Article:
Travel guidance urging people not to make unnecessary journeys into Glasgow during COP26 should be scrapped, according to the voice of the city’s business community.
Glasgow Chamber of Commerce’s chief executive, Stuart Patrick, says current guidance is having a detrimental impact on hospitality and retail businesses missing out on footfall.
Transport Scotland has urged people not to make unnecessary journeys into Glasgow during the UN climate summit, which ends on Friday, and a number of key roads across the city are closed.
But Patrick says local businesses rely on visitors bringing their custom into the city centre
He said: “While there are some businesses that have benefitted from hosting delegates and major events, the passing trade for the city centre during COP26 has been much lower than expected.
“Now that the world leaders have left and the peak of organised protestor events have occurred, we would urge Transport Scotland to lift the guidance around unnecessary travel to allow businesses to once again welcome trade.
“Glasgow’s hospitality and retail businesses are still struggling as they recover from the pandemic in addition to the challenges they face with staff and supply chain shortages.
“They need support now more than ever and it is crucial that we do not discourage city centre visitors who bring with them the custom that is needed.”
Up to 25,000 people are expected to attend the COP26 event throughout the duration of the conference. It is expected that up to 12,000 people will be on site at any one time.
The summit – which will be attended by world leaders – is being billed as the last, best chance to limit global temperature rises to 1.5C to avoid the most dangerous climate change.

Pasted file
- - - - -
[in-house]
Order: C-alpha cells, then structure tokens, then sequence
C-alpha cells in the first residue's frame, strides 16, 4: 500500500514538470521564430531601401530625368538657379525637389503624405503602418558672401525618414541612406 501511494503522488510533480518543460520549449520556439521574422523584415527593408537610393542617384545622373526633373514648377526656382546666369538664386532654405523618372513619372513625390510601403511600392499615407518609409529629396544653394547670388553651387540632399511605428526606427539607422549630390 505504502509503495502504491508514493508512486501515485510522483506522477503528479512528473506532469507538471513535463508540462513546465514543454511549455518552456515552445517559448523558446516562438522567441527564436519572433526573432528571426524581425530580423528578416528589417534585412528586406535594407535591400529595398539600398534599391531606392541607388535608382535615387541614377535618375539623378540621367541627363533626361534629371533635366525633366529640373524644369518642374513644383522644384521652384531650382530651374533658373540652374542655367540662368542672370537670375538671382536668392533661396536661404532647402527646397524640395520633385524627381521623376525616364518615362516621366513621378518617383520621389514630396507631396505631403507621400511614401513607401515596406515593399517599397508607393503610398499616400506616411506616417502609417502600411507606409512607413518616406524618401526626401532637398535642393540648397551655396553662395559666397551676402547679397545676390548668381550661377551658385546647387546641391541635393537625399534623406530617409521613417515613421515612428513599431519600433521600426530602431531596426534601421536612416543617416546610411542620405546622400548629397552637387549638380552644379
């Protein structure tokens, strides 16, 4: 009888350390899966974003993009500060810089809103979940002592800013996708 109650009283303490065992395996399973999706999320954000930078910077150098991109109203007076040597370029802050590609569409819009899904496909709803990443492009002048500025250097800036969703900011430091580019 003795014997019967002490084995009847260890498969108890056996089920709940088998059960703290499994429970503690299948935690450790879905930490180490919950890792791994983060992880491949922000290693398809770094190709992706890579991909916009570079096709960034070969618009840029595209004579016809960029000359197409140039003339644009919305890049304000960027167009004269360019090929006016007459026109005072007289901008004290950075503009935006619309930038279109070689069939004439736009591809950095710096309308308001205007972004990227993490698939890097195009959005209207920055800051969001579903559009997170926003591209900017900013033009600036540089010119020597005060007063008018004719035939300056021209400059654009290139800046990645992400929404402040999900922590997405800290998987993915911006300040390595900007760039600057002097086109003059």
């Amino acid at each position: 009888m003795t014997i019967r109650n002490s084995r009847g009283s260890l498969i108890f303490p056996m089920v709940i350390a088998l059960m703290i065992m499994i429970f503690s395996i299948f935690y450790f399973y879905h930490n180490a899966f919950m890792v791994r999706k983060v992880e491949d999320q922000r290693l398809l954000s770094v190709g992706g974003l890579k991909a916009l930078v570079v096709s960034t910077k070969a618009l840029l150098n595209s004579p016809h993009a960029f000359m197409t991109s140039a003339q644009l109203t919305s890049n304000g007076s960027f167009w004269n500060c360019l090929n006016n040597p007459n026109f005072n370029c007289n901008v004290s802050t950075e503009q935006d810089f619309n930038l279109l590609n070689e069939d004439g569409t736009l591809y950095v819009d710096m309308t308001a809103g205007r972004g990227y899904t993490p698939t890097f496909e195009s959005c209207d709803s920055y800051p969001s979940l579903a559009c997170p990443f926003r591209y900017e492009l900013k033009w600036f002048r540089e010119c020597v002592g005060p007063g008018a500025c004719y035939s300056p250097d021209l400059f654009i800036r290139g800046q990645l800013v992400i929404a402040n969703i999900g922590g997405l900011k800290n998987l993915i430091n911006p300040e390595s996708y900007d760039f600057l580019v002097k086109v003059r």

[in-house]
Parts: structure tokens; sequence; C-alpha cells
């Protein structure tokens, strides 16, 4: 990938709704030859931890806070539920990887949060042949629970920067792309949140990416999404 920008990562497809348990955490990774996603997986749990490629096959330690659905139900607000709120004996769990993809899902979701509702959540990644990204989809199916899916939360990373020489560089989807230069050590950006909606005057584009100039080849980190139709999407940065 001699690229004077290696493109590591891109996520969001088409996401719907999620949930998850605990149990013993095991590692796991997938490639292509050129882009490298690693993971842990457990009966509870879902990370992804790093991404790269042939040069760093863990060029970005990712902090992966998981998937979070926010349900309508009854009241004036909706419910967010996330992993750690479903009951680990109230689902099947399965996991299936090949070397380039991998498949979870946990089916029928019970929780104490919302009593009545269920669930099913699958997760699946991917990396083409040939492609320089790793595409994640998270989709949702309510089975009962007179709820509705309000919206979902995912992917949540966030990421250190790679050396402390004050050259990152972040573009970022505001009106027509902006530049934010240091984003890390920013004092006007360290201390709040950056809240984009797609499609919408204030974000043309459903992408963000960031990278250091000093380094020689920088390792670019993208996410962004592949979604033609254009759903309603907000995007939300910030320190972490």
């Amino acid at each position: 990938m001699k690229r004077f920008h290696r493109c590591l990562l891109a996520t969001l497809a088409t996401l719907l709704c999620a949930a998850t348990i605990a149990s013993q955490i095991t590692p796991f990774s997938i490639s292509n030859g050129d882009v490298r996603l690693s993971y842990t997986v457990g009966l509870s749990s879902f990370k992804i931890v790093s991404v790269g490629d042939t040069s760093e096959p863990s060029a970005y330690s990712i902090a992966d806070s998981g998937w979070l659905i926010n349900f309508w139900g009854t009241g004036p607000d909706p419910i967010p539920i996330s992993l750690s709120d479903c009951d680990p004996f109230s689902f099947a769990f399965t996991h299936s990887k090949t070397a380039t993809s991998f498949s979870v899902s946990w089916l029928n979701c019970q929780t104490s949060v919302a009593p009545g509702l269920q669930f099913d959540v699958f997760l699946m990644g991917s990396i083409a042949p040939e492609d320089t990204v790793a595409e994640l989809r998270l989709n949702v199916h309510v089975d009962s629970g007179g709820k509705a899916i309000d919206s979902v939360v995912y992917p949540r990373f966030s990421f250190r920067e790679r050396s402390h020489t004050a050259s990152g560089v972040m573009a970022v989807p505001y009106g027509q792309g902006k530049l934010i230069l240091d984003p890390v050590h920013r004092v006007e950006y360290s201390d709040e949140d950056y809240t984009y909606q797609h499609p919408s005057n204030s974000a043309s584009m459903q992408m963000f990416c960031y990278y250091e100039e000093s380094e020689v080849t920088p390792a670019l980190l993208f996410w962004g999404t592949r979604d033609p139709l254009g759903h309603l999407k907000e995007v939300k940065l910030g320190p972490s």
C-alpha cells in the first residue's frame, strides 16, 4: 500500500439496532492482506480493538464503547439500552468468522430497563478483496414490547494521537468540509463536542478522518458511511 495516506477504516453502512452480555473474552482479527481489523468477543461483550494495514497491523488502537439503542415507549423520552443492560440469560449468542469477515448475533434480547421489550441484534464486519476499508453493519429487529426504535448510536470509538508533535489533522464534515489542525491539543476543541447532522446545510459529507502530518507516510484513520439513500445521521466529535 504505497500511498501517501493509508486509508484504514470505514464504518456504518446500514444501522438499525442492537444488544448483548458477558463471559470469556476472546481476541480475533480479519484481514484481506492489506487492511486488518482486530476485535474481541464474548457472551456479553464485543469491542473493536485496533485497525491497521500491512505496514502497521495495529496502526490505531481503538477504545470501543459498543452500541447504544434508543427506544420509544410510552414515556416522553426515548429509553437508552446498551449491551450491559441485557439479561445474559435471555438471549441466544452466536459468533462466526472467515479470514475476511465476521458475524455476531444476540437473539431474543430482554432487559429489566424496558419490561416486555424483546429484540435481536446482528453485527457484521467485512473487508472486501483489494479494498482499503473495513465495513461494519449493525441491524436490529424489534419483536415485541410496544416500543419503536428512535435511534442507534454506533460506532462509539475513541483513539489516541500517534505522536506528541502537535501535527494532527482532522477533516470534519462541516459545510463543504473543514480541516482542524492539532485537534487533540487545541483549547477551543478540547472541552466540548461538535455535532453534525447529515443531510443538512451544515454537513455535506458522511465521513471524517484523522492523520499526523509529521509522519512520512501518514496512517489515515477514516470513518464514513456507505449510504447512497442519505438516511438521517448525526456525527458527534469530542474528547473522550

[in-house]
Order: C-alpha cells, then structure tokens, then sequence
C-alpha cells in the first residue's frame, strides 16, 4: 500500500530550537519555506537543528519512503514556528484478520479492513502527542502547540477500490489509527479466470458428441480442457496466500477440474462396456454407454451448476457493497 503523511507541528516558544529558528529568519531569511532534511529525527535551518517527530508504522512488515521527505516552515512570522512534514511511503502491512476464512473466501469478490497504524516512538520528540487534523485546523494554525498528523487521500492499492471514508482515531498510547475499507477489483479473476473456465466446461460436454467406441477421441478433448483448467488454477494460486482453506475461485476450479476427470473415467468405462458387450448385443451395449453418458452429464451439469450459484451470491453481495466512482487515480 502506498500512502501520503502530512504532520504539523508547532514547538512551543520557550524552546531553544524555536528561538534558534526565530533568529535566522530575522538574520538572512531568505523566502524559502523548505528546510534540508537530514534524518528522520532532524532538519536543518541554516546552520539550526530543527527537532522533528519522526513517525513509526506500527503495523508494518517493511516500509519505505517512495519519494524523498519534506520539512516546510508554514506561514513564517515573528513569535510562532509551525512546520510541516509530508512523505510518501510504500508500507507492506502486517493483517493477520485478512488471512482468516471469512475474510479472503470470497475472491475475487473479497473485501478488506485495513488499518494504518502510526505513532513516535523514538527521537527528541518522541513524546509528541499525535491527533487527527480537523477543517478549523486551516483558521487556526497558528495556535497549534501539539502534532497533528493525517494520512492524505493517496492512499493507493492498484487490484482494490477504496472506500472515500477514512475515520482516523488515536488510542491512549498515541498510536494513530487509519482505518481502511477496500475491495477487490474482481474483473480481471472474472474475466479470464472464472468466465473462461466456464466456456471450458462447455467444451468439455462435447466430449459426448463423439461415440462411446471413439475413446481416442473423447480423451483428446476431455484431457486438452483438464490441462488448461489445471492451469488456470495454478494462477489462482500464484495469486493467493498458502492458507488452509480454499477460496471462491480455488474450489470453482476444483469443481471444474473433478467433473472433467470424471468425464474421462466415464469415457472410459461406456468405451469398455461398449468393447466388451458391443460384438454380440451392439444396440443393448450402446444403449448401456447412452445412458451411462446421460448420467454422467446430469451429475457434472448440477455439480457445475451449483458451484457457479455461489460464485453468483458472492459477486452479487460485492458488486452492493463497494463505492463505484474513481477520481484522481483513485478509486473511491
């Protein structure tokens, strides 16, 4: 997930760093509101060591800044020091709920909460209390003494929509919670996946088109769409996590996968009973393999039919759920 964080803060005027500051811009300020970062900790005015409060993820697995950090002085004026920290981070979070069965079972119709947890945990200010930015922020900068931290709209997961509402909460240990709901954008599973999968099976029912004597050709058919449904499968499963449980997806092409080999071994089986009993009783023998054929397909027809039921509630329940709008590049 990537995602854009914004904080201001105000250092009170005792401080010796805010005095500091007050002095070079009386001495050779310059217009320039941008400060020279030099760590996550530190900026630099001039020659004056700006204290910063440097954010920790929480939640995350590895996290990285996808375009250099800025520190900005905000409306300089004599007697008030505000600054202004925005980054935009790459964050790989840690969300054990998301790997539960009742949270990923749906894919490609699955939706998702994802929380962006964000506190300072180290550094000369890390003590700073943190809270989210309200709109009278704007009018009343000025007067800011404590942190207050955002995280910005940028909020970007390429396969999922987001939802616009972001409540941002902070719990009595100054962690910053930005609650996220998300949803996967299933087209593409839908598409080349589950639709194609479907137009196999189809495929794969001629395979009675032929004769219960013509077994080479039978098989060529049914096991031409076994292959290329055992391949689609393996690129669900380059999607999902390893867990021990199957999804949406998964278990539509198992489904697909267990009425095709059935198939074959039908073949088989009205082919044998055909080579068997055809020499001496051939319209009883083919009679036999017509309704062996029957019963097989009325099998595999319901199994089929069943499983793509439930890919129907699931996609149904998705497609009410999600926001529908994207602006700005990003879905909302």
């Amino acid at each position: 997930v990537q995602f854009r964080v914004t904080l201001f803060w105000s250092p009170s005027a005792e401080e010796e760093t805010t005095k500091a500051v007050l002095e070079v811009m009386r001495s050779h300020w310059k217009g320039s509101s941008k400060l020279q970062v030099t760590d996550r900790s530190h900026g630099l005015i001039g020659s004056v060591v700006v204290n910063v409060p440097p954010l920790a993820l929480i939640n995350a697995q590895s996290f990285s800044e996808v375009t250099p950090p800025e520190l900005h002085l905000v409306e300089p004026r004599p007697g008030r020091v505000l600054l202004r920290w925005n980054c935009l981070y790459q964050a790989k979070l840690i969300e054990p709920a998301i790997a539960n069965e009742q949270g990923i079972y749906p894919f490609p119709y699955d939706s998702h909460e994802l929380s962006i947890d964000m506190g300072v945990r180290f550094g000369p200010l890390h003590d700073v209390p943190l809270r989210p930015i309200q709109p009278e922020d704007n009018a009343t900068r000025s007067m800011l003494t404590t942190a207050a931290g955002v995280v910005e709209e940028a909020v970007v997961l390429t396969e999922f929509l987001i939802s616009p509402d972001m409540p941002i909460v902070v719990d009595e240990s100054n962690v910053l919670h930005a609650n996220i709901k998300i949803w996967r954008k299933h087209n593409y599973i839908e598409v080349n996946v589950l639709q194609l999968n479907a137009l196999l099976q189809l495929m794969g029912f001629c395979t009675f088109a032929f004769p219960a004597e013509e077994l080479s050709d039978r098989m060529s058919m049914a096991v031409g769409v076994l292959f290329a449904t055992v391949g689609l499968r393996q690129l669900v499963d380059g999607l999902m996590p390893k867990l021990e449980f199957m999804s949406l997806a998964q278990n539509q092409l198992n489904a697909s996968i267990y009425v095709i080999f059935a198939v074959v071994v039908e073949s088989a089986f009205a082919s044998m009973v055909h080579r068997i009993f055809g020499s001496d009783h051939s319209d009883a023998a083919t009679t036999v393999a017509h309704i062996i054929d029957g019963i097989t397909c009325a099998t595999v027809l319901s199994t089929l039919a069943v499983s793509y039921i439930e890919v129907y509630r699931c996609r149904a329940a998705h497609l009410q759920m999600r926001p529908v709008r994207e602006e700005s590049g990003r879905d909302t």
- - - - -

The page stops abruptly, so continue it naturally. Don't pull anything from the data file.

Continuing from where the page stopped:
It was delayed from 2020 because of the pandemic and organisers have been keen to push for an in-person event this year to allow all countries to participate effectively and secure a successful outcome to climate negotiations, while ensuring it is a Covid-safe event.
Transport Scotland defended its travel advice and said it had been developed in order to provide a “a safe, secure and resilient transport network for delegates and others travelling in the area, with public transport and active travel at its core”.
A spokesperson said: “The Scottish Government firmly believes that hosting COP26 offers important economic opportunities for Glasgow, particularly for Glasgow’s accommodation and hospitality sectors but also for Scotland as a whole through new trade and investment opportunities.
“We knew that certain dates would be much busier than others, especially around the start of the conference and the planned days of activism.
“That’s why we asked people to plan their travel in advance and consider leaving their cars at home, to avoid gridlock and leave space for key workers and emergency services to make essential journeys.”